The three best hotels in Drumheller are the Canalta Jurassic Hotel, which receives our top recommendation due to their dinosaur theme, the SureStay Plus by Best Western, great for families with it’s indoor pool and waterslide, and the Ramada by Wyndham, also with a great waterslide and free breakfast. Remember to book your hotel with Hotels.com and use their reward program, earning yourself a free Hotels.com rewards night every 10 nights.
Alternatively, if you prefer to stay in an Airbnb, we have compiled a list of some of our favorite airbnbs in the Drumheller area, which makes a perfect base for seeing all of the best things to do in the Drumheller Badlands.
How Many Days Do You Need in Drumheller?
While Drumheller itself is a small city and can easily be explored in less than a day, to fully experience the full Drumheller Badlands area, you will need at least a weekend. You could probably do most of it in one very long day, however that kind of takes the fun out of it, so we would recommend spending two days to explore all of the best things to do in the Drumheller Badlands at your leisure and to take it all in.
If you are planning to add on the beautiful Dinosaur Provincial Park, you would need at least 1-2 extra days for that given that the drive from Drumheller to Dinosaur Provincial Park is about one and a half to two hours and the park itself is worth at least a half day of exploring.
When Is the Best Time to Visit Drumheller?
The best time to visit the Drumheller Badlands is between mid-June and October. Be aware that summers in the Drumheller Badlands of Alberta can get really hot and dry, with temperatures often above 85 F (30 C) with little shade. Be sure to pack enough water for your road trip as well as proper sunglasses, sunscreen, etc. to protect yourself from the sun.
In the fall, it’s not uncommon for evening temperatures to dip close to 32 F (0 C) so you need to be prepared! We visited well outside the typical tourist season at the beginning of November, and had great weather which made it very enjoyable. Because we traveled during the offseason, we enjoyed all of the best things to do in the Drumheller Badlands almost to ourselves, however we missed out on some locations as they either closed earlier in the day or were closed for the offseason.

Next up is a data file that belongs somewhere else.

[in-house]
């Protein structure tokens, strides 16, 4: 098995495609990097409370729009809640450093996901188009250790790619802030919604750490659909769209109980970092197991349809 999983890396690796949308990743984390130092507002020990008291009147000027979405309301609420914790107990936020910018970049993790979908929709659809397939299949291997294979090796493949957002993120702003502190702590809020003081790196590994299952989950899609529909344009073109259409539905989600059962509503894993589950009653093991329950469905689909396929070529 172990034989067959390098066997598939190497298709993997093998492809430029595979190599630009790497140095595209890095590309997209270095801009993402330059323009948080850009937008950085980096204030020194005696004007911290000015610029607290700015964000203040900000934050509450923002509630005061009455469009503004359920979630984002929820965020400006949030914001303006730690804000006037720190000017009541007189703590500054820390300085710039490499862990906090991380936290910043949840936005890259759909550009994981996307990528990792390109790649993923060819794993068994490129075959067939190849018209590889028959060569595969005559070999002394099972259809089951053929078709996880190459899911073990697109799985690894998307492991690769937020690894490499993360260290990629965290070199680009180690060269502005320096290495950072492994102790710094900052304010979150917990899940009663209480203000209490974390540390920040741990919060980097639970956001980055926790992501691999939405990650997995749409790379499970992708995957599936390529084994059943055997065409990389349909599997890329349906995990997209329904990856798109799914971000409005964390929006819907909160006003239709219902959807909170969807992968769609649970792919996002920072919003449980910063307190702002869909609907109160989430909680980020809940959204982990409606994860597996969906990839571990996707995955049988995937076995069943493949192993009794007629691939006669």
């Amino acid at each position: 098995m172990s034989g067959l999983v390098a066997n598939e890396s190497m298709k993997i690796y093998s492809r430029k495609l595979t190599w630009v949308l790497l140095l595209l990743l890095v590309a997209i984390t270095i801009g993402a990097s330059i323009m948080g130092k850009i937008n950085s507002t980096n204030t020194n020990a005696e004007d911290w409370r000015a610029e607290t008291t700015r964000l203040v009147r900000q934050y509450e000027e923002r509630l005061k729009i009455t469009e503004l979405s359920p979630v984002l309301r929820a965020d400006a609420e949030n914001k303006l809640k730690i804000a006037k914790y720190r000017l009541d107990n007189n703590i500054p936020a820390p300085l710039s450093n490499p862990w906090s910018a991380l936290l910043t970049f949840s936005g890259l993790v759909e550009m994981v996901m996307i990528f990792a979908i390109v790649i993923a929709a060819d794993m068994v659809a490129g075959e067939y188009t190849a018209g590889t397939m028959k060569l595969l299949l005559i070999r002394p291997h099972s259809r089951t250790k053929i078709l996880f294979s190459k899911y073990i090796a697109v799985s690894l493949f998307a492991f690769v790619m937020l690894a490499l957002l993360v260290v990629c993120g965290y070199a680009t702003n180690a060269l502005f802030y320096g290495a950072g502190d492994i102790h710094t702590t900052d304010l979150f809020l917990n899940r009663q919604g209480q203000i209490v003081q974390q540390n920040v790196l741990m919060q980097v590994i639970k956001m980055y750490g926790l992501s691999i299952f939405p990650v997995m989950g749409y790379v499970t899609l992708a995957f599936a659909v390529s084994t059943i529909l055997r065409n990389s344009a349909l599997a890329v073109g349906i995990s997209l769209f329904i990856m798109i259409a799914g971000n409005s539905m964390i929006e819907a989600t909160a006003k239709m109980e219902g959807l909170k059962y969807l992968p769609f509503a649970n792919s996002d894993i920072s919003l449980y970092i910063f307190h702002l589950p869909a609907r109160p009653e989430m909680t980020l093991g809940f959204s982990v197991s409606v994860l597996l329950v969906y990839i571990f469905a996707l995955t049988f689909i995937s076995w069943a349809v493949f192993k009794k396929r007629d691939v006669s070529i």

How Much Does It Cost to Go to Drumheller?
Spending a weekend or long weekend in Drumheller can be a very affordable vacation. Your lodging costs will likely be the biggest cost of your trip. If you missed them above, we put together a list of our favorite hotels in Drumheller as well as our favorite airbnbs. Staying at an airbnb can be great as it allows you to cook some of your own meals to save on eating out. If you do choose to eat at restaurants, they are mostly all very reasonably priced as are groceries.
Many of the top things to do in the Drumheller Badlands are totally free, or worth the small price of admission. If you didn’t want to spend any money on admission, you could still explore Horseshoe Canyon, Horsethief Canyon and the Dinosaur Trail, as well as The Hoodoo Trail with the amazing Hoodoos, Last Chance Saloon, and hamlet of Dorothy.
Best Things to Do in the Drumheller Badlands
Have you been to the Drumheller Badlands and experienced something that we didn’t mention above? Let us know in the comments below!